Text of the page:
According to NASA, the massive 8.8 earthquake that struck Chile may have shifted Earth's axis and changed the entire Earth's rotation and shortened the length of days on our planet.
The computer model used by Gross and his colleagues to determine the effects of the Chile earthquake effect also found that it should have moved Earth's figure axis by about 3 inches (8 cm or 27 milliarcseconds).
Strong earthquakes have altered Earth's days and its axis in the past
One Earth day is about 24 hours long. Over the course of a year, the length of a day normally changes gradually by one millisecond. It increases in the winter, when the Earth rotates more slowly, and decreases in the summer, Gross has said in the past.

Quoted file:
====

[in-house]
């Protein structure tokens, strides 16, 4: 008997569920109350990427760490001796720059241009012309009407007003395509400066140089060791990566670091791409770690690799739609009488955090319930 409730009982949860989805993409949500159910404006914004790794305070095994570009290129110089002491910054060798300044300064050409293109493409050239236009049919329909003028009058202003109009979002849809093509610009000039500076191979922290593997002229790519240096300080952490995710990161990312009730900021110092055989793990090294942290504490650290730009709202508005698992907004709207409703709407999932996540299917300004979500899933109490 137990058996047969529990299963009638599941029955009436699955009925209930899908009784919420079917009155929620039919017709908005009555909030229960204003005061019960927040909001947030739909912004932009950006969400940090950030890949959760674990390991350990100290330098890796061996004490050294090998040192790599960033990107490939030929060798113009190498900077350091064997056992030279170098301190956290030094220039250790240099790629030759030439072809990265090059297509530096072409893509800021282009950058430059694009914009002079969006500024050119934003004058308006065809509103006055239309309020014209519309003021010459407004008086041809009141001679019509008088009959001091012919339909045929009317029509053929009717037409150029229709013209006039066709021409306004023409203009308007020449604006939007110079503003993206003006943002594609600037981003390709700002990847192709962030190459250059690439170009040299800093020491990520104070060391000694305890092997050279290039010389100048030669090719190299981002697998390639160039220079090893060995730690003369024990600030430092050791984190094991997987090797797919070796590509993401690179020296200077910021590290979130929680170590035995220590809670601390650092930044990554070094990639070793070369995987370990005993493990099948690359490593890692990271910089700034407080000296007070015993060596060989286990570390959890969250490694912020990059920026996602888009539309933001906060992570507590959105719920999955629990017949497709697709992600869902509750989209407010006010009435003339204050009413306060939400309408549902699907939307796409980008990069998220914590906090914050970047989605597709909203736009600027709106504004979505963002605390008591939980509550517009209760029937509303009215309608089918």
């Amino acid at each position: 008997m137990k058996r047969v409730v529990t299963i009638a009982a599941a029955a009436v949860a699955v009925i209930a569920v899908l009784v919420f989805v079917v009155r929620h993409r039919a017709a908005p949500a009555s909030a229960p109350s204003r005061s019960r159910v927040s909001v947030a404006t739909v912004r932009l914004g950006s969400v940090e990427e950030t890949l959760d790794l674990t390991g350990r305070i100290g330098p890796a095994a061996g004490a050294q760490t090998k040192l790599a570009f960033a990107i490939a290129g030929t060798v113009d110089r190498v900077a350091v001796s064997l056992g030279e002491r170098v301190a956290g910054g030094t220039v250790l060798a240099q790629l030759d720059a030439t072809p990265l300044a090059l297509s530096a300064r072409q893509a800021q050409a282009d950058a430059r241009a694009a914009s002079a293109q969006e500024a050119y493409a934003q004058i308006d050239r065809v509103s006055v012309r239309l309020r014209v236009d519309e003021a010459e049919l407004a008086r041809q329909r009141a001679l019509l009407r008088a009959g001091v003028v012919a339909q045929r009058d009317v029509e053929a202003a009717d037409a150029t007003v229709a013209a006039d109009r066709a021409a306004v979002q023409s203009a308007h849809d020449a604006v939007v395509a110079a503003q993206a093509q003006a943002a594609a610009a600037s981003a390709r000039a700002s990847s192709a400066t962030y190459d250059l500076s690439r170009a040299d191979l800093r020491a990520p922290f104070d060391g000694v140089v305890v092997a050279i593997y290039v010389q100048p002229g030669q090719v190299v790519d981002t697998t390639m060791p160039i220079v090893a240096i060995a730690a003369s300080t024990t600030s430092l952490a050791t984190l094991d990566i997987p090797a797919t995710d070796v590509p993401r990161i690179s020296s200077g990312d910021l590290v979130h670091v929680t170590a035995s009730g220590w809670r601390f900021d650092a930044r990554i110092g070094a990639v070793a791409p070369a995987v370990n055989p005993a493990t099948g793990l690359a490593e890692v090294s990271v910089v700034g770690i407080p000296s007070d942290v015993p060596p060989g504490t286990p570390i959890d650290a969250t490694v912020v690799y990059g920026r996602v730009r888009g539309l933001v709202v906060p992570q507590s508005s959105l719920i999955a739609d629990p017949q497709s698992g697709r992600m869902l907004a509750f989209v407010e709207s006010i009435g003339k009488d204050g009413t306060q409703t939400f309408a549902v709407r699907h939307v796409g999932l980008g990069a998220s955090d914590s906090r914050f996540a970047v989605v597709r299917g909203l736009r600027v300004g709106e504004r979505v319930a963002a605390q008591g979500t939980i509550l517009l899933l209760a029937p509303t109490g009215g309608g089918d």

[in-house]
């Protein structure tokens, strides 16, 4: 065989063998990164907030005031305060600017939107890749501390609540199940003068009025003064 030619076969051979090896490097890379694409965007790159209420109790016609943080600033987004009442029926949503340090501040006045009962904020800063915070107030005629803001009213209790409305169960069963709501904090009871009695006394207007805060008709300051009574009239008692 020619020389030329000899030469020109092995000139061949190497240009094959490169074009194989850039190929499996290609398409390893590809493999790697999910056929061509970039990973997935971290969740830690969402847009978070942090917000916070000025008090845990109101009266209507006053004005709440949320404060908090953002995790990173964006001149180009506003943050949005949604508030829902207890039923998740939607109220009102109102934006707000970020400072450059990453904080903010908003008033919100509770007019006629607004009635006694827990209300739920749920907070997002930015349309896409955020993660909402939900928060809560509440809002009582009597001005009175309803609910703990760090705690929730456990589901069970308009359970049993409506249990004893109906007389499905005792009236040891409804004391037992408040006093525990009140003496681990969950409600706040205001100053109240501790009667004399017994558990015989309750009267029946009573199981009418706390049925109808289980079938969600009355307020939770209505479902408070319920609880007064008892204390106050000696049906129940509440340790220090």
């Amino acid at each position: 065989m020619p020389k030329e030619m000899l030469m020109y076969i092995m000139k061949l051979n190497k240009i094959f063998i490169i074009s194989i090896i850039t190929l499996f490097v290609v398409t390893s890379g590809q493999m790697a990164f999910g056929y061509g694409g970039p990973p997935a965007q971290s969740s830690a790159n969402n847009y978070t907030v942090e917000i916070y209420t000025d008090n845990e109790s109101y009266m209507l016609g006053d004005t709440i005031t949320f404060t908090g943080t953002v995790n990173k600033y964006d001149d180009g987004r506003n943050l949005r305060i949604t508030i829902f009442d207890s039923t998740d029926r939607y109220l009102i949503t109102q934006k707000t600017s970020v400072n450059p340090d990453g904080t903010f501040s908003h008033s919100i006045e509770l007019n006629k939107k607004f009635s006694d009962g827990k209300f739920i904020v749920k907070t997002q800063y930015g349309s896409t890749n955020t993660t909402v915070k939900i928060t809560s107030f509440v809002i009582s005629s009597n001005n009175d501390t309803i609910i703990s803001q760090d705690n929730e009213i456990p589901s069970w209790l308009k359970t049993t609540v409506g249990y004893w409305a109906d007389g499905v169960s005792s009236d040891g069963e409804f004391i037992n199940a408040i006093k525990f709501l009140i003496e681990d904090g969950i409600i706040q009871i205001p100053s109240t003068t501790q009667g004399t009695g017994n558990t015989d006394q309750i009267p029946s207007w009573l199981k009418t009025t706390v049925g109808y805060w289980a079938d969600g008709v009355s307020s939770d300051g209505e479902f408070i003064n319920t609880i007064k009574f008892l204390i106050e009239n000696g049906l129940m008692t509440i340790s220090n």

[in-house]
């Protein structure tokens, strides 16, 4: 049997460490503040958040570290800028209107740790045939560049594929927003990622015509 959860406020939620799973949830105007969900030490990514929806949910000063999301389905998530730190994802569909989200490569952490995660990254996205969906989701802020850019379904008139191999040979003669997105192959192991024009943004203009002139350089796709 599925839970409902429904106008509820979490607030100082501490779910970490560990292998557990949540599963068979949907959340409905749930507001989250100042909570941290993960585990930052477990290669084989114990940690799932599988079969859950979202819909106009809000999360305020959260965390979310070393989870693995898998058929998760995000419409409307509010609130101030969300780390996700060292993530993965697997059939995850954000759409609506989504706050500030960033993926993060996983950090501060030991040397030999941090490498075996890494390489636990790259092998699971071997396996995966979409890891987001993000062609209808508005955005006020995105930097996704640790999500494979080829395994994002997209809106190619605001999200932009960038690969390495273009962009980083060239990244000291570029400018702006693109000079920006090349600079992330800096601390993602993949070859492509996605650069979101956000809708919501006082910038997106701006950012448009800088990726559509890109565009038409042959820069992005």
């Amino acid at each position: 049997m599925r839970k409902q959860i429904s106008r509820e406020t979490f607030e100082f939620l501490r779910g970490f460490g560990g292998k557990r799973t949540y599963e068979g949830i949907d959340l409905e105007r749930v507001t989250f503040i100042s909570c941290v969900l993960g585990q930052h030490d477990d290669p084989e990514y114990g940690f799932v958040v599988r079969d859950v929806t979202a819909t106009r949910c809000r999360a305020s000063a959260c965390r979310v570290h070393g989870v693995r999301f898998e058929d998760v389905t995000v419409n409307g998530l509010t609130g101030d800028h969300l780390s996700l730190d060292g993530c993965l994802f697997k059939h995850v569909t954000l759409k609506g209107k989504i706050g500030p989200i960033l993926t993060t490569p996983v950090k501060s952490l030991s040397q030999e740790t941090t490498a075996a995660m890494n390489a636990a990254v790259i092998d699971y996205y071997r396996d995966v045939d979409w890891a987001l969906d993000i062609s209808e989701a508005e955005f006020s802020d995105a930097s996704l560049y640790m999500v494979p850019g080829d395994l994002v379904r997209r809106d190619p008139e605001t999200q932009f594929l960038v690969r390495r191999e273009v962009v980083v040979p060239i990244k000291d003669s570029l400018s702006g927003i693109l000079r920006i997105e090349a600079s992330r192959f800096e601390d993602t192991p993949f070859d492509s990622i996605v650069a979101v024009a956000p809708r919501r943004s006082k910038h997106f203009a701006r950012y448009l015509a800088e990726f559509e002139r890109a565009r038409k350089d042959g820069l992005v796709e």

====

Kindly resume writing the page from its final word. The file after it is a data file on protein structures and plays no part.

The Chile earthquake was much smaller than the Sumatran temblor, but its effects on the Earth are larger because of its location. Its epicenter was located in the Earth's mid-latitudes rather than near the equator like the Sumatran event.
The fault responsible for the 2010 Chile quake also slices through Earth at a steeper angle than the Sumatran quake's fault, NASA scientists said.
"This makes the Chile fault more effective in moving Earth's mass vertically and hence more effective in shifting Earth's figure axis," NASA officials said.
Gross said his findings are based on early data available on the Chile earthquake. As more information about its characteristics are revealed, his prediction of its effects will likely change.
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